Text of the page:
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Settlement in Ashland Hiring Case

Monday, June 13, 2016

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In a settlement reached last week, a manufacturer of thickeners and other paint components will take a financial hit after allegedly using hiring practices that were discriminatory against African-American applicants.

As part of the agreement, Aqualon Company, a subsidiary of chemical giant Ashland Inc., will revise its hiring procedures and pay out a total of $175,000 to applicants who the government says were discriminated against.

Standardized test
© iStock.com / cslgraphics

The firm used employment tests that were not validated by government guidelines, according to the allegations set forth by the OFCCP.

Aqualon was accused by the Department of Labor’s Office of Federal Contract Compliance Programs of failing to apply selection procedures uniformly, resulting in a “statistically significant difference in the rates at which Blacks and Whites were hired into the Transition Operator positions” from October of 2011 through September of 2012.

The firm also used employment tests—specifically ACT Inc.’s WorkKeys test, according to the Petersburg, VA, Progress-Index—that were not validated by government guidelines, according to the allegations set forth by the OFCCP.

The use of the test “adversely affected African-American applicants,” the Department of Labor said in a press release. “The test was not job-related and did not meet the requirements of the Uniform Guidelines on Employee Selection Procedures.”

Company Denies Wrongdoing

A lawyer for Aqualon, however, told the Progress-Index that the company denies wrongdoing. “It is not a finding that there is any intent,” Colleen Lewis said of the office’s finding. “It is not a finding that the company made any discriminatory decision.”

Lewis also denies that the company agreed to stop using the test in question for entry-level positions, which the Labor Department claimed in its press release.

Ashland's Hopewell VA plant
Ashland Corp.

The Hopewell, VA, site where the discriminatory practices were alleged produces ingredients for Natrosol Performax and Natrosol FPS fluidized polymer suspension paint thickeners.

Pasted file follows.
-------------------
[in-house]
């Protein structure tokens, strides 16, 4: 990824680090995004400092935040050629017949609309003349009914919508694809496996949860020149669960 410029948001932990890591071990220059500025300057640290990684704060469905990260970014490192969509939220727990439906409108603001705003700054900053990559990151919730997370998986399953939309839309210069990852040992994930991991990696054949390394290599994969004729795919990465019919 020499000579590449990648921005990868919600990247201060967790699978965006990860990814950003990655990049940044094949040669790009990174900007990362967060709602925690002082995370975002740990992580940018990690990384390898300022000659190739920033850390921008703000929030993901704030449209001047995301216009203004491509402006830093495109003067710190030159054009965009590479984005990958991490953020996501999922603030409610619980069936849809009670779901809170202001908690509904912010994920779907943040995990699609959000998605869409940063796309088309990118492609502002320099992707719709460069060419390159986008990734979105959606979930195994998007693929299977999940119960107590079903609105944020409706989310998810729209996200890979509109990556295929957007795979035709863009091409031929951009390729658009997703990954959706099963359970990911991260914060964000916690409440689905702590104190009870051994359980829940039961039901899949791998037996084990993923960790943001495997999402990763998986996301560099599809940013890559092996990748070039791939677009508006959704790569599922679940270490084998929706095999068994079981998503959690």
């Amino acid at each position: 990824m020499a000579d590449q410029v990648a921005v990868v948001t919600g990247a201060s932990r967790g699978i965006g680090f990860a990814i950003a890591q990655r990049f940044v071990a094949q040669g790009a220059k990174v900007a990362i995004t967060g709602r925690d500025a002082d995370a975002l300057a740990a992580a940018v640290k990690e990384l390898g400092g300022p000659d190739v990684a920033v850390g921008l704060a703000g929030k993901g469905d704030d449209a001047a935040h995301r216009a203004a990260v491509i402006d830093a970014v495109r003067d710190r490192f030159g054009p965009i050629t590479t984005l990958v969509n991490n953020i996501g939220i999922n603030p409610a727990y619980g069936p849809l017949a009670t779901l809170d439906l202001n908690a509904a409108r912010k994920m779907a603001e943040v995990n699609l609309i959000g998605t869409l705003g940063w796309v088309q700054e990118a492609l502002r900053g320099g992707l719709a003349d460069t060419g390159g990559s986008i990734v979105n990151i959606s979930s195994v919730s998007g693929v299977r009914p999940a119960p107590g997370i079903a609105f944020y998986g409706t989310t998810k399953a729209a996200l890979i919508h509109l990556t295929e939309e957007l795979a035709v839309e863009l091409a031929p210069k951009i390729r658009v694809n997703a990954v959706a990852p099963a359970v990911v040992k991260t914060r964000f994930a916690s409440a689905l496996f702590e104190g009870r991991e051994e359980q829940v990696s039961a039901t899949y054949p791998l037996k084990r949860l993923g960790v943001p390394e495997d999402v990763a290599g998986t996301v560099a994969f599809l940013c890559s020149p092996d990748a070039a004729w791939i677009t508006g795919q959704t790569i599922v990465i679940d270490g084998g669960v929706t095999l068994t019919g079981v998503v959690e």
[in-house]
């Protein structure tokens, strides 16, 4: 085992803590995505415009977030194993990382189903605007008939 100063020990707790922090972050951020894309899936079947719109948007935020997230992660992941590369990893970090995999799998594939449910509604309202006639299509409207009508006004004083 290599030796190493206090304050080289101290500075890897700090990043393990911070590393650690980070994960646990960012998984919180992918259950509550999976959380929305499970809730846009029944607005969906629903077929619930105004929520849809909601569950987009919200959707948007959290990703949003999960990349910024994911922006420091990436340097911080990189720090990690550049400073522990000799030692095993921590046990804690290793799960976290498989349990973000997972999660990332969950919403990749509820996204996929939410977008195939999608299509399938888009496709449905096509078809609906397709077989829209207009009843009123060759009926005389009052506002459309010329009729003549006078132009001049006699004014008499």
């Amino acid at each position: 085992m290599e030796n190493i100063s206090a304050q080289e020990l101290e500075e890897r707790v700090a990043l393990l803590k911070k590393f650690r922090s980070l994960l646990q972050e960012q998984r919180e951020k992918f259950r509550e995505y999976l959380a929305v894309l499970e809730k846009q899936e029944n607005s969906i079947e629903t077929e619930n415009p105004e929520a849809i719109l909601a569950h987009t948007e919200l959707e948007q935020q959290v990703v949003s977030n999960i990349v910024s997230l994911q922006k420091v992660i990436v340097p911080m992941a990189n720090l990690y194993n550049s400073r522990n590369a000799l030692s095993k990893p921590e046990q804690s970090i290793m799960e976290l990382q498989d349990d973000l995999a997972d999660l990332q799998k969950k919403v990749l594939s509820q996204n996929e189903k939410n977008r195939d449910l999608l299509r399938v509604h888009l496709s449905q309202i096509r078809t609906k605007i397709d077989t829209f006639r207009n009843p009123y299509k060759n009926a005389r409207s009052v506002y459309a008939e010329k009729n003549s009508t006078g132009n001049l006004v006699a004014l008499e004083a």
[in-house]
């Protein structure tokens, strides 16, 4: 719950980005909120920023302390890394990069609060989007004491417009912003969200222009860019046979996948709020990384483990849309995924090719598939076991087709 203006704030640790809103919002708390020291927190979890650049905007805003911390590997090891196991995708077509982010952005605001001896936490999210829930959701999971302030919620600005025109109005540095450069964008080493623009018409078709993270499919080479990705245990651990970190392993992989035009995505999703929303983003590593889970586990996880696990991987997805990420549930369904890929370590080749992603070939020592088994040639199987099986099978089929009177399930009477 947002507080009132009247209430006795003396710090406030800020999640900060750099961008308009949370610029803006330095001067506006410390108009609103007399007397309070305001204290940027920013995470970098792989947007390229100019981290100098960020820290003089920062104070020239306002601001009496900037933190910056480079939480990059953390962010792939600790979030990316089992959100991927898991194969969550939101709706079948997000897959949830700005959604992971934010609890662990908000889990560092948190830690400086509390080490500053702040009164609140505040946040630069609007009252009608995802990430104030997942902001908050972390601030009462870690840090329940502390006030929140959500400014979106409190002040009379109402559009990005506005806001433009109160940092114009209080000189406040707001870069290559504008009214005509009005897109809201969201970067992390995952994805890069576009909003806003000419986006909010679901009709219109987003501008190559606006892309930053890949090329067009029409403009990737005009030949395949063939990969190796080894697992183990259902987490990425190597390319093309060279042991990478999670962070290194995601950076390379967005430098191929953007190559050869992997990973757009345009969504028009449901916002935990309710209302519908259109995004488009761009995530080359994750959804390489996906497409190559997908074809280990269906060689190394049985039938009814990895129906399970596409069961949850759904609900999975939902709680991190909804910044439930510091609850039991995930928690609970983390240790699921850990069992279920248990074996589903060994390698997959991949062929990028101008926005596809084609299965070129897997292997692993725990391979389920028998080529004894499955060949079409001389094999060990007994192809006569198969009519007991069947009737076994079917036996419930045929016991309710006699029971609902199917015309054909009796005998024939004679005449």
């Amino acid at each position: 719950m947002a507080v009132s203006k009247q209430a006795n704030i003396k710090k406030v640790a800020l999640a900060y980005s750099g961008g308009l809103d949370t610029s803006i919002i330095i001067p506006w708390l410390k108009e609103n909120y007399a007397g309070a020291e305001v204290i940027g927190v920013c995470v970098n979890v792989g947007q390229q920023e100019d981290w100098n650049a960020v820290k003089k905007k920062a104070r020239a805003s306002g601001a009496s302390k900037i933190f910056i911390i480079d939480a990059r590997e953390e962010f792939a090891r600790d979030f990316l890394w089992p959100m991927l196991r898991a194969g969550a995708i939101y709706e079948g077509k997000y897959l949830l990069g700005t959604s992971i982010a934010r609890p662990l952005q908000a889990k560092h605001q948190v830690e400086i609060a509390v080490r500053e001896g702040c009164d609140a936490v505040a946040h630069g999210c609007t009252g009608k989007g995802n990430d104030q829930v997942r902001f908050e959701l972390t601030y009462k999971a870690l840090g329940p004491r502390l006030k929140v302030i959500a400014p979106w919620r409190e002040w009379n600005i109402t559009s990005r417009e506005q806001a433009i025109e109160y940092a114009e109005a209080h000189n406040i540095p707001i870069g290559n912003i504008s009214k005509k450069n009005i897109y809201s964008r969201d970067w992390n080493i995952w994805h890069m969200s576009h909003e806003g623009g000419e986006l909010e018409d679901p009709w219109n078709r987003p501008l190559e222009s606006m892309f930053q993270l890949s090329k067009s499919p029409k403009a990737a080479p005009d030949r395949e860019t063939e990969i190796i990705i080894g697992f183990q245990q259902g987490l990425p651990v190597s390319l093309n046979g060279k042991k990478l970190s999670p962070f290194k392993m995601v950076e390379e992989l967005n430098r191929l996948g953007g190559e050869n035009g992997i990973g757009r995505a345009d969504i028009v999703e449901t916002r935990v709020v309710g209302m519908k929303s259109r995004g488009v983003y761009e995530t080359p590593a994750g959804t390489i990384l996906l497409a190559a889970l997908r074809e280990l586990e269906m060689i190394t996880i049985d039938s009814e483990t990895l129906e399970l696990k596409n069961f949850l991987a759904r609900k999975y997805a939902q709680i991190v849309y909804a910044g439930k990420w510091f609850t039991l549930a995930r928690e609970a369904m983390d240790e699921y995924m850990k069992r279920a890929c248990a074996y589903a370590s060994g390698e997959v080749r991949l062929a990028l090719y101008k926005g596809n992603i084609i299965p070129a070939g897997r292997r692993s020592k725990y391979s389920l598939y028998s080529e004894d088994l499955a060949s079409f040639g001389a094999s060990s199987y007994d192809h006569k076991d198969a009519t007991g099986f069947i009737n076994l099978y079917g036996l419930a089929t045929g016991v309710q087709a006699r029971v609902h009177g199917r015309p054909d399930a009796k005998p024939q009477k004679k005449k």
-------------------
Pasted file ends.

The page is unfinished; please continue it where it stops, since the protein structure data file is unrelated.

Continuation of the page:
According to the portions of the conciliation agreement that are available for public review, the company agreed to “review its hiring procedures … to ensure compliance with Executive Order 11246,” the order that outlines nondiscrimination practices for government contractors.

As part of the agreement, Aqualon does not admit liability.

$37 Million in Government Contracts

Government contracts are at the heart of the allegations against Aqualon: The company has federal contracts worth more than $37 million, the OFCCP says, including work for the Pentagon and other federal agencies.

Federal contractors must meet certain standards for nondiscrimination, as outlined in Executive Order 11246 (created in 1965 and amended in 2014) and other statues originating in the early 1970s.

In addition to reviewing and revising its practices and keeping better documentation of hiring, Aqualon agreed to pay out $175,000 total to a class of 660 African-American applicants who were subject to the practices in question in 2011 and 2012. It has already hired four of the African-American applicants for other entry-level jobs, according to the Department of Labor.

About Ashland

Ashland did $5.4 billion in sales in its fiscal year 2014-15, according to the corporation’s website. Its company is divided into three units: Ashland Specialty Ingredients, Ashland Performance Materials and Valvoline.

According to Ashland’s website, the Hopewell, VA, site where the discriminatory practices were alleged produces ingredients for its Natrosol Performax and Natrosol FPS fluidized polymer suspension paint thickeners, as well as other thickeners for ink, food and beverage and other products.

Editor's note: A previous version of this story misstated Ashland Corporation's total sales in fiscal year 2014-15; the correct number is $5.4 billion.

   

Tagged categories: Construction chemicals; Department of Labor; Hiring; Laws and litigation

Comment from Jesse Melton, (6/13/2016, 10:44 AM)

If Ashland had $5.4 million in sales for 2014-15 then the news would have been filled with the details of executives massacred by the Board and Shareholders. I think the numbers were probably shown in millions: $5,400 millions is $5.4 billion. That's a good number and sounds correct.


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